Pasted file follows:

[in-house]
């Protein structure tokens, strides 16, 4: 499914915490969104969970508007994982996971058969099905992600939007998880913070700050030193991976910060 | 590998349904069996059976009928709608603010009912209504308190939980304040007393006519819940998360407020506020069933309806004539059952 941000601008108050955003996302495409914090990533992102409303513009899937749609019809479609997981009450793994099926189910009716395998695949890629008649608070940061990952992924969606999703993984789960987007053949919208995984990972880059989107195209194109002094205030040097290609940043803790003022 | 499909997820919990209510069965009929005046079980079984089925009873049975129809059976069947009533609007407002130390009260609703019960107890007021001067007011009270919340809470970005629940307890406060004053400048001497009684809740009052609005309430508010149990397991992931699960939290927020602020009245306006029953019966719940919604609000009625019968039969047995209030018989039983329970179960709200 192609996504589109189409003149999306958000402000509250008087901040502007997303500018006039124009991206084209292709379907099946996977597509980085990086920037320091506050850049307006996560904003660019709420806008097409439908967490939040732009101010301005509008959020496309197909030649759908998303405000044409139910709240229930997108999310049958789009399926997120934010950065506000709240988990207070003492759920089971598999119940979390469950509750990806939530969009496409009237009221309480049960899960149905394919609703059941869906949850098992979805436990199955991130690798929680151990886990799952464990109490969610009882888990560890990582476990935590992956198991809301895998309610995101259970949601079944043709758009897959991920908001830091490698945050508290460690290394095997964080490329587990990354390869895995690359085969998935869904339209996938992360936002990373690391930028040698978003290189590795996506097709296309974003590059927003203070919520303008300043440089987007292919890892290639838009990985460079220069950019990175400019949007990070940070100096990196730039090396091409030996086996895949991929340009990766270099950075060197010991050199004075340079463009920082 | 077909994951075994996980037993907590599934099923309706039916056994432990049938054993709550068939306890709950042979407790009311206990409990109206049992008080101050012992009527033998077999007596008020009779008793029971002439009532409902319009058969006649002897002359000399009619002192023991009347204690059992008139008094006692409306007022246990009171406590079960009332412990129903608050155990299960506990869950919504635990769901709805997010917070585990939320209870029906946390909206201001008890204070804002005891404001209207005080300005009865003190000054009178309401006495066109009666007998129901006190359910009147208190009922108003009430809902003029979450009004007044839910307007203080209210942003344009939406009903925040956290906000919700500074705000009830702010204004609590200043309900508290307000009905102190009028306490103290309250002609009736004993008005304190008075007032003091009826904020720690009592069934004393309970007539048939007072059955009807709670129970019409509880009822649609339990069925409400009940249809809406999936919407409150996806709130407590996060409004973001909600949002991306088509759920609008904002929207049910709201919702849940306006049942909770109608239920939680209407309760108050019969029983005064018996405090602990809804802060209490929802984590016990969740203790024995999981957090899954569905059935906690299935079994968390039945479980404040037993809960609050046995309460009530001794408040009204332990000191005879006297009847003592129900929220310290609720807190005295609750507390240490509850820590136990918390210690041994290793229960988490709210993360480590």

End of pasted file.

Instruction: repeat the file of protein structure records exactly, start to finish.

[in-house]
């Protein structure tokens, strides 16, 4: 499914915490969104969970508007994982996971058969099905992600939007998880913070700050030193991976910060 | 590998349904069996059976009928709608603010009912209504308190939980304040007393006519819940998360407020506020069933309806004539059952 941000601008108050955003996302495409914090990533992102409303513009899937749609019809479609997981009450793994099926189910009716395998695949890629008649608070940061990952992924969606999703993984789960987007053949919208995984990972880059989107195209194109002094205030040097290609940043803790003022 | 499909997820919990209510069965009929005046079980079984089925009873049975129809059976069947009533609007407002130390009260609703019960107890007021001067007011009270919340809470970005629940307890406060004053400048001497009684809740009052609005309430508010149990397991992931699960939290927020602020009245306006029953019966719940919604609000009625019968039969047995209030018989039983329970179960709200 192609996504589109189409003149999306958000402000509250008087901040502007997303500018006039124009991206084209292709379907099946996977597509980085990086920037320091506050850049307006996560904003660019709420806008097409439908967490939040732009101010301005509008959020496309197909030649759908998303405000044409139910709240229930997108999310049958789009399926997120934010950065506000709240988990207070003492759920089971598999119940979390469950509750990806939530969009496409009237009221309480049960899960149905394919609703059941869906949850098992979805436990199955991130690798929680151990886990799952464990109490969610009882888990560890990582476990935590992956198991809301895998309610995101259970949601079944043709758009897959991920908001830091490698945050508290460690290394095997964080490329587990990354390869895995690359085969998935869904339209996938992360936002990373690391930028040698978003290189590795996506097709296309974003590059927003203070919520303008300043440089987007292919890892290639838009990985460079220069950019990175400019949007990070940070100096990196730039090396091409030996086996895949991929340009990766270099950075060197010991050199004075340079463009920082 | 077909994951075994996980037993907590599934099923309706039916056994432990049938054993709550068939306890709950042979407790009311206990409990109206049992008080101050012992009527033998077999007596008020009779008793029971002439009532409902319009058969006649002897002359000399009619002192023991009347204690059992008139008094006692409306007022246990009171406590079960009332412990129903608050155990299960506990869950919504635990769901709805997010917070585990939320209870029906946390909206201001008890204070804002005891404001209207005080300005009865003190000054009178309401006495066109009666007998129901006190359910009147208190009922108003009430809902003029979450009004007044839910307007203080209210942003344009939406009903925040956290906000919700500074705000009830702010204004609590200043309900508290307000009905102190009028306490103290309250002609009736004993008005304190008075007032003091009826904020720690009592069934004393309970007539048939007072059955009807709670129970019409509880009822649609339990069925409400009940249809809406999936919407409150996806709130407590996060409004973001909600949002991306088509759920609008904002929207049910709201919702849940306006049942909770109608239920939680209407309760108050019969029983005064018996405090602990809804802060209490929802984590016990969740203790024995999981957090899954569905059935906690299935079994968390039945479980404040037993809960609050046995309460009530001794408040009204332990000191005879006297009847003592129900929220310290609720807190005295609750507390240490509850820590136990918390210690041994290793229960988490709210993360480590």